A mountain, two routes and a little anger
This does not happen often. Within days top climbers from Slovenia and the UK opened two challenging new routes on a shapely 6000-meter-peak in the Indian Himalayas. The 6515-meter-high Hagshu is located in the district of Kishtwar in the crisis-hit region of Kashmir. The Slovenians Marko Prezelj, Luka Lindic and Ales Cesen reached the summit on 30 September, after they had climbed for the first time through the steep north face of Hagshu. Then the Britons Mick Fowler and Paul Ramsden opened a new route via the previously unclimbed north east face and stood at the top of the mountain on 6 October.
Blame lies with the IMF
Actually, Fowler and Ramsden had also planned to climb via the north face and had got the permit for that by the Indian Mountaineering Federation (IMF). But the IMF had also given the green light to the Slovenes, without each expedition being aware of the plan of the other. When Fowler and Ramsden arrived at Hagshu, Prezelj, Lindic and Cesen were already acclimatized and established on the British team’s planned line. Mick and Paul decided to turn to the north east face. After their return from the summit, they visited the Slovenian climbers at their advanced base camp. “They were visibly disappointed and annoyed that we had climbed “their route” before they could do it”, Prezelj writes in his expedition report. However, both teams agreed that the IMF was to blame, where apparently the one hand did not know what the other was doing. In the meantime, the anger of the Britons seems to have subsided. “Our climb of the north east face proved to be pleasingly memorable and together with a traverse of the mountain, provided a fine six day outing from base camp”, Fowler announced.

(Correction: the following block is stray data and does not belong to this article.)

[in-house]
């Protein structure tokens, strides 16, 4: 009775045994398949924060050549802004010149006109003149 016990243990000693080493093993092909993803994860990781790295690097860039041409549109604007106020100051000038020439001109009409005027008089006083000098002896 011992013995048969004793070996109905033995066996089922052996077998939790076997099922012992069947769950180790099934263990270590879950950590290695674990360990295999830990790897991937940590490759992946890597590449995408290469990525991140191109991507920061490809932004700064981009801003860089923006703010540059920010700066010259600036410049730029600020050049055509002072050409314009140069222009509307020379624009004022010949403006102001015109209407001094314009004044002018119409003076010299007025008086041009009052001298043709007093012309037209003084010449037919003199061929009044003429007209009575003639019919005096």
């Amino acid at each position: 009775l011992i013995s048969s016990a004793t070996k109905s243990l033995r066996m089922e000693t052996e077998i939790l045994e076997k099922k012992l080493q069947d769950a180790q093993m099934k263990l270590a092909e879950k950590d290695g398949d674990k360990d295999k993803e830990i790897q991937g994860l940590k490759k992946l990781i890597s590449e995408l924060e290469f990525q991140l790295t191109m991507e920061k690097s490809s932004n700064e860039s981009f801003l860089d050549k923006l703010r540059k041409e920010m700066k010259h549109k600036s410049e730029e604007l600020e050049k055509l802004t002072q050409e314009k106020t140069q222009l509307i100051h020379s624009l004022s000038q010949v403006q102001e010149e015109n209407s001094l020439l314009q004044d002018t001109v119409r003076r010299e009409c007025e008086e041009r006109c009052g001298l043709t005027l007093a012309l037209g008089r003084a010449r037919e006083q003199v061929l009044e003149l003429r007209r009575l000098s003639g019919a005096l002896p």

Four ascents by four routes
In 1989, the Hagshu was climbed for the first time by Pawel Jozefowicz and Dariusz Zaluski from Poland – but without permit. The British team of Robin Beadle made the first “legal” ascent a week later. Then the mountain region was closed for foreign climbers, due to the Kashmir conflict between India and Pakistan. In 2010, the Indian government opened more than a hundred peaks in Jammu and Kashmir regions, including Hagshu. “Few mountains have an ascent history as curious as Hagshu”, says Mick Fowler. “ There have been four ascents to date and – two within days of each other in 1989 and two within days of each other 25 years later. And all of them have been by different lines.”
Fowler and Ramsden form an experienced climbing team for many years. In 2003 and 2013, the Britons were awarded the Piolet d’Or, the “Oscar” of the mountaineers. The Slovenian Marko Prezelj also got it, in 1992. Let’s see if next year’s Piolet d’Or jury will nominate one of the first ascents on Hagshu. Or even both?
Date29. October 2014 | 16:30